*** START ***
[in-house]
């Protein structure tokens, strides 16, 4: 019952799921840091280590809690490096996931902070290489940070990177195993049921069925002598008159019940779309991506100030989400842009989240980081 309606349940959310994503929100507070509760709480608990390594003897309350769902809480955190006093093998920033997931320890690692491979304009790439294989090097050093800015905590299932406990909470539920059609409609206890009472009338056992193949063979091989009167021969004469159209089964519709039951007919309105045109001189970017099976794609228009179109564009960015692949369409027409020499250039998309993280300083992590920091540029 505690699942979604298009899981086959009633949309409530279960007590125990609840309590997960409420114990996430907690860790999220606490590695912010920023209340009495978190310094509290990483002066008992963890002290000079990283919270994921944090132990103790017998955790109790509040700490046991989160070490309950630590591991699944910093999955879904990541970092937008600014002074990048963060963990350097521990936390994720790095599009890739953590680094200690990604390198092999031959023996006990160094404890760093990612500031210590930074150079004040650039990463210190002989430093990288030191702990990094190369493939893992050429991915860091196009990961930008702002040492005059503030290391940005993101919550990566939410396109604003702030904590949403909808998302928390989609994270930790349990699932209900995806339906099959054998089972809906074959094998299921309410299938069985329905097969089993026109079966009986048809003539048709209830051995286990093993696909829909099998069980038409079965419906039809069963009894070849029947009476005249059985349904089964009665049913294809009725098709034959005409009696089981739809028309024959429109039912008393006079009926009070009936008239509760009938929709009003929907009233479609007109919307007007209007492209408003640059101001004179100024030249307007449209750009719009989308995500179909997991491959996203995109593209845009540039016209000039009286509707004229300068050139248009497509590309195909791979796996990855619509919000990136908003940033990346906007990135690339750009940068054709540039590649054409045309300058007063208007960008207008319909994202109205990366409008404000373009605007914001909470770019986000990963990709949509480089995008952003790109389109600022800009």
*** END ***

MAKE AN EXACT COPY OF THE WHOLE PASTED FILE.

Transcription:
[in-house]
């Protein structure tokens, strides 16, 4: 019952799921840091280590809690490096996931902070290489940070990177195993049921069925002598008159019940779309991506100030989400842009989240980081 309606349940959310994503929100507070509760709480608990390594003897309350769902809480955190006093093998920033997931320890690692491979304009790439294989090097050093800015905590299932406990909470539920059609409609206890009472009338056992193949063979091989009167021969004469159209089964519709039951007919309105045109001189970017099976794609228009179109564009960015692949369409027409020499250039998309993280300083992590920091540029 505690699942979604298009899981086959009633949309409530279960007590125990609840309590997960409420114990996430907690860790999220606490590695912010920023209340009495978190310094509290990483002066008992963890002290000079990283919270994921944090132990103790017998955790109790509040700490046991989160070490309950630590591991699944910093999955879904990541970092937008600014002074990048963060963990350097521990936390994720790095599009890739953590680094200690990604390198092999031959023996006990160094404890760093990612500031210590930074150079004040650039990463210190002989430093990288030191702990990094190369493939893992050429991915860091196009990961930008702002040492005059503030290391940005993101919550990566939410396109604003702030904590949403909808998302928390989609994270930790349990699932209900995806339906099959054998089972809906074959094998299921309410299938069985329905097969089993026109079966009986048809003539048709209830051995286990093993696909829909099998069980038409079965419906039809069963009894070849029947009476005249059985349904089964009665049913294809009725098709034959005409009696089981739809028309024959429109039912008393006079009926009070009936008239509760009938929709009003929907009233479609007109919307007007209007492209408003640059101001004179100024030249307007449209750009719009989308995500179909997991491959996203995109593209845009540039016209000039009286509707004229300068050139248009497509590309195909791979796996990855619509919000990136908003940033990346906007990135690339750009940068054709540039590649054409045309300058007063208007960008207008319909994202109205990366409008404000373009605007914001909470770019986000990963990709949509480089995008952003790109389109600022800009």